Petrobas Senior Management Resigns Amid Corruption Scandal

The UK government has issued a new quarter of a billion pounds taxpayer-funded loan to the company at the heart of Brazil’s massive corruption scandal, Energydesk can reveal.

The £245 million loan was made to oil giant Petrobras, which is accused of colluding with a cartel of construction companies to inflate the cost of contracts and pay billions in kickbacks to politicians. 

The scandal has rocked Brazil, triggering mass street protests and the resignation of president Dilma Rousseff, who now faces impeachment.

Combined with the companies huge debt load, the revelations have also seen Petrobras shares reduced to a junk rating by Moody’s, raising question marks over the ability of the company to repay its debtors.

Details of the loan were revealed by the UK’s export finance agency (UKEF) in accounts released last week. 

It extends a $1 billion (around £660 million) line of credit established in 2012. A further £115 million in support was provided by UKEF between 2014-15, after the corruption scandal had broken.

Export targets

The loans are designed to increase British exports, with Petrobras receiving credit from UK taxpayers to buy goods and services from businesses based in Britain.

The continued financial relationship between the UK government and a company at the centre of a national corruption scandal highlights a tension in Whitehall between a target to increase exports to £1 trillion and efforts led by former Prime Minister David Cameron to tackle global corruption.

In 2005, UK taxpayers lent money for the construction of a huge offshore oil rig, which was later cited by a key witness as a source of cash for bribes.

The loan benefitted British company Rolls Royce, which gained a contract to supply parts for the rig. According to reports, Rolls Royce is itself alleged to have bribed Petrobras to gain contracts.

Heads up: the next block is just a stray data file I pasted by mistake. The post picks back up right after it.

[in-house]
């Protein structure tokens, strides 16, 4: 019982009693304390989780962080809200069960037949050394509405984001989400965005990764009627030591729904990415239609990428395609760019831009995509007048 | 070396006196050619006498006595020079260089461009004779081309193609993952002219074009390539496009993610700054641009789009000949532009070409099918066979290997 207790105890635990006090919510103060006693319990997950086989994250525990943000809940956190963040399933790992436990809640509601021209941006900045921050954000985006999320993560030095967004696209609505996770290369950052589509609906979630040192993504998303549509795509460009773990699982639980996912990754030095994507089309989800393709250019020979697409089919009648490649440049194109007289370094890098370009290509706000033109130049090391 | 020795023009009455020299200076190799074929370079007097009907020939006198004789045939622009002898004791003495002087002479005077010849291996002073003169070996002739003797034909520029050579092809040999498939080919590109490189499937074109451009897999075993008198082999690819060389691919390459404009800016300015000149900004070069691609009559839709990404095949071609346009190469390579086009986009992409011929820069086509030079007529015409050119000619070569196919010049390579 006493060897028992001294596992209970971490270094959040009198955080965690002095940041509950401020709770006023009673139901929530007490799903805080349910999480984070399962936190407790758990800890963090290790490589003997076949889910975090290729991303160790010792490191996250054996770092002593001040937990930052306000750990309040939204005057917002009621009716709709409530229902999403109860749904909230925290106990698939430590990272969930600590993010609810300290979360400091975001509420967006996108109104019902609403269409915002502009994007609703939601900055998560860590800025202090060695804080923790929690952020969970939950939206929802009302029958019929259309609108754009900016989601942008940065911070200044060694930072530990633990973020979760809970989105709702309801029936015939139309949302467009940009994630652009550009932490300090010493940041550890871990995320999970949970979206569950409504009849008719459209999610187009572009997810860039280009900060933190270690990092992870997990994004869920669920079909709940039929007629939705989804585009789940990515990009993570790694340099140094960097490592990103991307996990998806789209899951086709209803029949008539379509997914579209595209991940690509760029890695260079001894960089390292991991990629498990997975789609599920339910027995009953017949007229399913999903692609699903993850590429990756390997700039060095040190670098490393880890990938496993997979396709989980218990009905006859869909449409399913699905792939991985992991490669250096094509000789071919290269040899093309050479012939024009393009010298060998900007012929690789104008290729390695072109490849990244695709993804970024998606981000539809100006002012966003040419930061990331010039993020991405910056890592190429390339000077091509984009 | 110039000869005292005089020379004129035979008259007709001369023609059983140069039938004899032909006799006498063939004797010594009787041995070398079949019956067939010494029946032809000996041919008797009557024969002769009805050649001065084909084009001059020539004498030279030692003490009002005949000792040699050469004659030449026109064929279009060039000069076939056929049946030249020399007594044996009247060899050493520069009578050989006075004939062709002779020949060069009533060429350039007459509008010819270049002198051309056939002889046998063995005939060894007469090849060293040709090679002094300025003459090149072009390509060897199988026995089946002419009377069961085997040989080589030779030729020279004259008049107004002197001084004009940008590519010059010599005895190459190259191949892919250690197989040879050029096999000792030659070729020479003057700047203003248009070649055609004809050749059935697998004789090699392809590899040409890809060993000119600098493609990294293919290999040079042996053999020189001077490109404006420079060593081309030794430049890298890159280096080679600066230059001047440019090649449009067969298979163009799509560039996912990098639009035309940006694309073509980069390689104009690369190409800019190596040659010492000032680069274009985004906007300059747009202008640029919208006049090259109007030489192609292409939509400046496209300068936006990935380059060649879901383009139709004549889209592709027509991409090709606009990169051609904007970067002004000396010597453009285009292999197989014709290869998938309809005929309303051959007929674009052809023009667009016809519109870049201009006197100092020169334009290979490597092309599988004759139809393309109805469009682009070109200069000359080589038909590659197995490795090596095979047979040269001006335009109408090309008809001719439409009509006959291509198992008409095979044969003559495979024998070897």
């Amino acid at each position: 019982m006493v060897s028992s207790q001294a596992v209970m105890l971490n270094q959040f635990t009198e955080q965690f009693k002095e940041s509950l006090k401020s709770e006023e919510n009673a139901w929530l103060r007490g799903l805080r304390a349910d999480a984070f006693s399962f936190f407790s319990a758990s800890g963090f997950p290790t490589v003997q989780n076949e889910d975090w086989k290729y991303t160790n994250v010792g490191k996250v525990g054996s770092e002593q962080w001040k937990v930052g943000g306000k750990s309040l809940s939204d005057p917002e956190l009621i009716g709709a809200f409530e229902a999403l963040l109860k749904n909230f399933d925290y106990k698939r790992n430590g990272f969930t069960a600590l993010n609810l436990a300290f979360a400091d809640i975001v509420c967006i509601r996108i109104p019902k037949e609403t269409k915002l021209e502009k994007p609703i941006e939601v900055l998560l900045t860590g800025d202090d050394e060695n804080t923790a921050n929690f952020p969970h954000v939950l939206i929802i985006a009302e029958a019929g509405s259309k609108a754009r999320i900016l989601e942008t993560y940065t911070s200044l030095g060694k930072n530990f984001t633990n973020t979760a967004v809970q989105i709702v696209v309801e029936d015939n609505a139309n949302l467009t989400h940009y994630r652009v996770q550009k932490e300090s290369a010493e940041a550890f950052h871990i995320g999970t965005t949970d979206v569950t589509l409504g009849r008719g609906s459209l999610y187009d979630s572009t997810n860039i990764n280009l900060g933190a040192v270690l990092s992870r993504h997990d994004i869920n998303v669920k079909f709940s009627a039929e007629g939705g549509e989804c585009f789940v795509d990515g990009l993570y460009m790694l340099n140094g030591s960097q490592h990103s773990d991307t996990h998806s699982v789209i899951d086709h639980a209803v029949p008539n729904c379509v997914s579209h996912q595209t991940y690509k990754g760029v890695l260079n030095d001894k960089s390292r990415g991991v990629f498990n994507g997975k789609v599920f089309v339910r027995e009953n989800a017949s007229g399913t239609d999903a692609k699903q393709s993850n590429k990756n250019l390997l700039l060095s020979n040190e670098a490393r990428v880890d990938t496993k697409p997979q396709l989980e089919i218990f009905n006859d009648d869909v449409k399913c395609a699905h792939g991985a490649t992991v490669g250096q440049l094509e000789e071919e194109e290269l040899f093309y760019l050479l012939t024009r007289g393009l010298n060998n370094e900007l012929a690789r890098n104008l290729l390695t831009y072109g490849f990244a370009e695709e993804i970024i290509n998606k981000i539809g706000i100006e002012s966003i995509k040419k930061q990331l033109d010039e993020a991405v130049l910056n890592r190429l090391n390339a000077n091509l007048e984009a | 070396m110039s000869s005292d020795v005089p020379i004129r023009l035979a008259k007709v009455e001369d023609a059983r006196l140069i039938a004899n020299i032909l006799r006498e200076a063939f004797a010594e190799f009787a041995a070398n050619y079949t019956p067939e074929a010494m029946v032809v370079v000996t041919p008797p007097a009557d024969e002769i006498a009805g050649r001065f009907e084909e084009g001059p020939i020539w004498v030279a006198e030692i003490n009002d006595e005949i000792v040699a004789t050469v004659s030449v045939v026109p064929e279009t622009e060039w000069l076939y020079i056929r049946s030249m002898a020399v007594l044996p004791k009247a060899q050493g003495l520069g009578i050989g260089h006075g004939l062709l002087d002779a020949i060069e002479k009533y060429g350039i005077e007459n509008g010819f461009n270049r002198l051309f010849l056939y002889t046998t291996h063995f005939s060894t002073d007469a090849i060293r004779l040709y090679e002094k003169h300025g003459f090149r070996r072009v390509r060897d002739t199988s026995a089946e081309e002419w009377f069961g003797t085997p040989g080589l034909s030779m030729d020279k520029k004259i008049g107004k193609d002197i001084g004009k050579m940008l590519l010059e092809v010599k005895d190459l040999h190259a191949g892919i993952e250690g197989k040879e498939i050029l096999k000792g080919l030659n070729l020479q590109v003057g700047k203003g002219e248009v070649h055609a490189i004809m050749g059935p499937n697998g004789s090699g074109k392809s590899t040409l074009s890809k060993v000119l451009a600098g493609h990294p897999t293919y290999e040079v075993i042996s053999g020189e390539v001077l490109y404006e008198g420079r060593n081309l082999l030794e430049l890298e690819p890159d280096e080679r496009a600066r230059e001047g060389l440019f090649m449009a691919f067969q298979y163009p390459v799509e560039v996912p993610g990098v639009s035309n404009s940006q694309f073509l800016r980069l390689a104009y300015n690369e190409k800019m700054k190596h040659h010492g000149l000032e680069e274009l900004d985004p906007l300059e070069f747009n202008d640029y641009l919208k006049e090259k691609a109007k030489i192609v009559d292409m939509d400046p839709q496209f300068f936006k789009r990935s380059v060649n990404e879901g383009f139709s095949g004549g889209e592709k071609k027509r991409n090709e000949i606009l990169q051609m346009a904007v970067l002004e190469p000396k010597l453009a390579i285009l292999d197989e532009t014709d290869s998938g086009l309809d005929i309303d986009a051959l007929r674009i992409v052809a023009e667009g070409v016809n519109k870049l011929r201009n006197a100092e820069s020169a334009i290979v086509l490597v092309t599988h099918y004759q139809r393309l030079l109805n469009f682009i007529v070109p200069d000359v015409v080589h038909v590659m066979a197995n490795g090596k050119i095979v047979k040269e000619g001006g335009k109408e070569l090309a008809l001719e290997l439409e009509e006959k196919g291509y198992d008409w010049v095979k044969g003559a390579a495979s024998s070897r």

Highlighting the risks involved for UK taxpayers, Carlos Rittl of Brazil’s Observatório do Clima said that the loan will: “support a company going through its most severe financial crisis ever and with very limited investment capacity to increase its operation in oil and gas from deep sea pre-salt”.

Deepwater drilling 

The most recent loan is designed to help two companies – Subsea 7 and Wellstream International – to export goods and services for Petrobras’ deepwater pre-salt drilling programme.  

Subsea 7 is registered in Luxemburg and headquartered in London, and specialises in deep water engineering projects for the oil industry.

Wellstream International, which is a subsidiary of US company General Electric and based in Newcastle, manufactures and installs subsea pipelines.

The loan was announced last week by minister for trade and investment, Lord Price, who is set to play a major role in the UK’s post-Brexit trade negotiations.

A spokesperson for UKEF said the agency: “carries out anti-bribery due diligence in line with the OECD Recommendation on Bribery and Officially Supported Export Credits. This informs how export credit agencies such as UKEF should undertake anti-bribery due diligence.”

“Our due diligence has indicated that Petrobras has taken significant steps to reform its senior managerial and compliance structures, and that individuals found to have been involved in bribery have been replaced.”